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Mentors and Mentees Gather to Share Wisdom and Dinner

by ALEXA DAWID, Contributor

The Manhattan College Mentor Program celebrated another successful year with its annual program dinner on Thursday, Jan. 31 in Kelly Commons.

The event featured keynote speaker Steven Plate. Plate currently serves as the Deputy Chief of Capital Planning at Port Authority of NY and NJ. Previously, he was responsible for the planning and construction of $15-20 billion projects such as the One World Trade Center Tower and the September 11th Memorial and Museum.

Plate captivated mentors and mentees with his heartfelt address regarding hard-work, integrity, and his accomplishments in civil engineering.

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Students are encouraged to sign up for the Mentor Program in their first two years in order to get the most out of the program during their college years. KELLY GROGAN/THE QUADRANGLE

“If you look at what we had here when we go handed this project [One World Trade Center], it was a hundred-foot hole in the ground, over 16 acres with millions of people around. Everyone had given up on New York City; they said they can’t build a big project again. We took that as our mantle. We took that personally,” Plate said.

The night continued with several awards. Jen Frankola was recognized as a Distinguished Mentor for her work as an attorney with Lewis Johs Law Firm and her contributions to MC. The Mentee Award was presented to Amanda Fischer, a Senior Marketing Manager at Updater.

Fischer acknowledged her own success as part of her willingness to utilize mentors, and she advocated for others to do the same.

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For more information about getting involved in the Mentor Program, students are encouraged to contact the Center for Career Services, which coordinates the program and event. KELLY GROGAN/THE QUADRANGLE

“Never be afraid to search for new mentors. You’ll find great ones here, but keep looking,” Fischer said.

The Mentor Program is one of MC’s most successful and popular organizations. Starting in 1988 with only 14 students, the program has grown tremendously throughout the years. The Center for Career Development pairs members with a working professional in your area of interest to spend time familiarizing and gaining opportunities in the industry.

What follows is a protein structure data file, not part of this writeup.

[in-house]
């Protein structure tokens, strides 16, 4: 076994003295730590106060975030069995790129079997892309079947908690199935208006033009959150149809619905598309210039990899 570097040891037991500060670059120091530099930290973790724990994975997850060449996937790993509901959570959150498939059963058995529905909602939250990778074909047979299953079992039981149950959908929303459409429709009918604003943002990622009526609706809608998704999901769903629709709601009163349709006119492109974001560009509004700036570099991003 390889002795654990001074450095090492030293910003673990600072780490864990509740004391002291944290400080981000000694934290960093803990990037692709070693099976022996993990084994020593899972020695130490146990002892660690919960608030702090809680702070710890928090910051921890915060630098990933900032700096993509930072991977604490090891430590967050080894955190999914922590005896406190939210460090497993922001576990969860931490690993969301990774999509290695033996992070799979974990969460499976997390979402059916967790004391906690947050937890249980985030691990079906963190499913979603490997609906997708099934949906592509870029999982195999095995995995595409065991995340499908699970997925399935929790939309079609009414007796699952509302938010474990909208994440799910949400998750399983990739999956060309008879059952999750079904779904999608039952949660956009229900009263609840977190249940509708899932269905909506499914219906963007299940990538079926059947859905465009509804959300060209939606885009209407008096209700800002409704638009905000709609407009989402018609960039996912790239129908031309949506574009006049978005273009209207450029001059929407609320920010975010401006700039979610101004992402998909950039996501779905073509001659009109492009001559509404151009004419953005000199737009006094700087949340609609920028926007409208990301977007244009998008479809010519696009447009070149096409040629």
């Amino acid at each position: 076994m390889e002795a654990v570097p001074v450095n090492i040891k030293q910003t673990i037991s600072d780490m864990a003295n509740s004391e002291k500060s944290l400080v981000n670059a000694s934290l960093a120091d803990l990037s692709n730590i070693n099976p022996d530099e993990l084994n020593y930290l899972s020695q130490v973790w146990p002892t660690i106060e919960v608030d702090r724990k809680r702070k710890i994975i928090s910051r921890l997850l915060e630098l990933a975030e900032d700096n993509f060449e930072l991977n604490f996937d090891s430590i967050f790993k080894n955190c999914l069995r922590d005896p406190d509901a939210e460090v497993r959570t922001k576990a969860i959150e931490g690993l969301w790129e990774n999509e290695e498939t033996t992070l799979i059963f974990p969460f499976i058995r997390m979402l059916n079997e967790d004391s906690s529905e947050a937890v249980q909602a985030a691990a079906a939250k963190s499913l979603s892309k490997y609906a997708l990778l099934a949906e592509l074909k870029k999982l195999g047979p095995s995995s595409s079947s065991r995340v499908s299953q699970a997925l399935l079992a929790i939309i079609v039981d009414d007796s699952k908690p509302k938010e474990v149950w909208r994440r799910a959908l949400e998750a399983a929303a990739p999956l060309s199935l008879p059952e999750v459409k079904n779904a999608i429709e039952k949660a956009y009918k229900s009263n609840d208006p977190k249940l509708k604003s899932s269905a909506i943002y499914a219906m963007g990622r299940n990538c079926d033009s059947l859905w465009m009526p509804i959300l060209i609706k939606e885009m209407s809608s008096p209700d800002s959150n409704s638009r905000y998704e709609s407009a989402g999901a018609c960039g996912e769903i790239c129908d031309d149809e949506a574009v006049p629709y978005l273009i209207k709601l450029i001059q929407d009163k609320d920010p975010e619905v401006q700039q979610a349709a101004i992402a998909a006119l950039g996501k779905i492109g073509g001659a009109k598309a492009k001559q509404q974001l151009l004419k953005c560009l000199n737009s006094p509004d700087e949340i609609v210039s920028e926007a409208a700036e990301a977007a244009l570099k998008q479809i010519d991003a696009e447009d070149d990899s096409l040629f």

The program formally holds a meet and greet and farewell dinner, but all other activities are at the discretion of the mentor and mentee. Some of the suggested activities include shadowing the mentor at his/her workplace, resume editing and reviewing, conducting mock interviews, attending networking events, and taking part in conversation about the mentee’s future career goals and expectations.

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The Mentor Program celebrated another successful year with its annual program dinner on Thursday, Jan. 31 in the Kelly Student Commons. KELLY GROGAN/THE QUADRANGLE

Joseph Carrier, a freshman in the School of Engineering, said his mentor assisted him with a couple classes and gave him helpful advice regarding the engineering world as part of this year’s program.

Carrier’s mentor and a Civil Engineer for Skanska USA Building Inc. Mark Santos valued his time with the Mentor Program and hoped he was able to pass his understanding of ambition and determination to his mentee.

Santos urged, “Take advantage of everything presented to you, especially as a freshman.”

The Mentor Program can be applied to by liberal arts, business, and science students during their freshman and sophomore years to participate as sophomore and juniors. Students in the school of Engineering can apply during orientation to participate as freshmen. Pre-health and pre-law students may participate their sophomore or junior year.

For more information contact the Center for Career Services.

About The Quadrangle (807 Articles)
The Quadrangle, founded in 1924, is the student-run newspaper of Manhattan College.
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